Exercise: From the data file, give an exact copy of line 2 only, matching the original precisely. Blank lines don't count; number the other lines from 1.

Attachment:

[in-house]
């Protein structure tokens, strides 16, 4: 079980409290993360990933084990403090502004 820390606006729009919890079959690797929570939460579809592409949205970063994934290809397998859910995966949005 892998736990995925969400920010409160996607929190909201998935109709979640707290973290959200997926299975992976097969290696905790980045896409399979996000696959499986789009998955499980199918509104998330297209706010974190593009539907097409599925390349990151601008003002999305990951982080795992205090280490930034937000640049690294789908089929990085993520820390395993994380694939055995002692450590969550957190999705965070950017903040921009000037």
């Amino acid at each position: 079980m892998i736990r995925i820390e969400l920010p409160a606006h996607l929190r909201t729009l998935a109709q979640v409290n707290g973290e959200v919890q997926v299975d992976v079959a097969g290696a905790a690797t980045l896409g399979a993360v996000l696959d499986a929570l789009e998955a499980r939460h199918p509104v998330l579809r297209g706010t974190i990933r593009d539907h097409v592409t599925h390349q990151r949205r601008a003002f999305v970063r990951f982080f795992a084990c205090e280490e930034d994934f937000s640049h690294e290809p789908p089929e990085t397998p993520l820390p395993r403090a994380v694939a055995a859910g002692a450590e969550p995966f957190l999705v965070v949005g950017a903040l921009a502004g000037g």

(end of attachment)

């Protein structure tokens, strides 16, 4: 079980409290993360990933084990403090502004 820390606006729009919890079959690797929570939460579809592409949205970063994934290809397998859910995966949005 892998736990995925969400920010409160996607929190909201998935109709979640707290973290959200997926299975992976097969290696905790980045896409399979996000696959499986789009998955499980199918509104998330297209706010974190593009539907097409599925390349990151601008003002999305990951982080795992205090280490930034937000640049690294789908089929990085993520820390395993994380694939055995002692450590969550957190999705965070950017903040921009000037």